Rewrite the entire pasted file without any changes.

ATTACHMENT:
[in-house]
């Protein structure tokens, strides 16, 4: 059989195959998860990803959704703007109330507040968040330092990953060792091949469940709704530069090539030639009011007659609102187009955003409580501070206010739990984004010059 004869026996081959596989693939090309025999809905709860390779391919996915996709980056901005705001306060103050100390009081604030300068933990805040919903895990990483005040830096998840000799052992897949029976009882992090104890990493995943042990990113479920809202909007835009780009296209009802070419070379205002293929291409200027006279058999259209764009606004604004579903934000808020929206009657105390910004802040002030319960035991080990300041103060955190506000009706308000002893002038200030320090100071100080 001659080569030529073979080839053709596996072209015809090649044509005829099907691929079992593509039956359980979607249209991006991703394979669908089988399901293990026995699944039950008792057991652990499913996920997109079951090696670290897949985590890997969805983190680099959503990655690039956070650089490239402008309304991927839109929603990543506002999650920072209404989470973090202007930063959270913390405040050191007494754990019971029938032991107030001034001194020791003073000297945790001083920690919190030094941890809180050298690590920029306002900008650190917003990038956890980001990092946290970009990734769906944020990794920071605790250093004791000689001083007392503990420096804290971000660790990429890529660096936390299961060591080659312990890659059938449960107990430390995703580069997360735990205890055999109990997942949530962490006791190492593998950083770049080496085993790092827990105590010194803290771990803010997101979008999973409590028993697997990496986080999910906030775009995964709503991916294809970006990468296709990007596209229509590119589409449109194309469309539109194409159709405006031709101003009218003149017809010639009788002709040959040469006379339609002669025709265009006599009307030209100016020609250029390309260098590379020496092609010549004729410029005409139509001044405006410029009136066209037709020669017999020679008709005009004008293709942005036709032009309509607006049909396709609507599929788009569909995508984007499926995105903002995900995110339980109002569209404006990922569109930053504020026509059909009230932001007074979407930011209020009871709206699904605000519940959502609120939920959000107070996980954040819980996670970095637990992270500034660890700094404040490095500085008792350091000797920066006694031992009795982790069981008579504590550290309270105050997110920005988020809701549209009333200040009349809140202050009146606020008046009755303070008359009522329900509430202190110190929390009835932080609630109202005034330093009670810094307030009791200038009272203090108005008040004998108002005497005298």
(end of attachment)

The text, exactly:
[in-house]
């Protein structure tokens, strides 16, 4: 059989195959998860990803959704703007109330507040968040330092990953060792091949469940709704530069090539030639009011007659609102187009955003409580501070206010739990984004010059 004869026996081959596989693939090309025999809905709860390779391919996915996709980056901005705001306060103050100390009081604030300068933990805040919903895990990483005040830096998840000799052992897949029976009882992090104890990493995943042990990113479920809202909007835009780009296209009802070419070379205002293929291409200027006279058999259209764009606004604004579903934000808020929206009657105390910004802040002030319960035991080990300041103060955190506000009706308000002893002038200030320090100071100080 001659080569030529073979080839053709596996072209015809090649044509005829099907691929079992593509039956359980979607249209991006991703394979669908089988399901293990026995699944039950008792057991652990499913996920997109079951090696670290897949985590890997969805983190680099959503990655690039956070650089490239402008309304991927839109929603990543506002999650920072209404989470973090202007930063959270913390405040050191007494754990019971029938032991107030001034001194020791003073000297945790001083920690919190030094941890809180050298690590920029306002900008650190917003990038956890980001990092946290970009990734769906944020990794920071605790250093004791000689001083007392503990420096804290971000660790990429890529660096936390299961060591080659312990890659059938449960107990430390995703580069997360735990205890055999109990997942949530962490006791190492593998950083770049080496085993790092827990105590010194803290771990803010997101979008999973409590028993697997990496986080999910906030775009995964709503991916294809970006990468296709990007596209229509590119589409449109194309469309539109194409159709405006031709101003009218003149017809010639009788002709040959040469006379339609002669025709265009006599009307030209100016020609250029390309260098590379020496092609010549004729410029005409139509001044405006410029009136066209037709020669017999020679008709005009004008293709942005036709032009309509607006049909396709609507599929788009569909995508984007499926995105903002995900995110339980109002569209404006990922569109930053504020026509059909009230932001007074979407930011209020009871709206699904605000519940959502609120939920959000107070996980954040819980996670970095637990992270500034660890700094404040490095500085008792350091000797920066006694031992009795982790069981008579504590550290309270105050997110920005988020809701549209009333200040009349809140202050009146606020008046009755303070008359009522329900509430202190110190929390009835932080609630109202005034330093009670810094307030009791200038009272203090108005008040004998108002005497005298």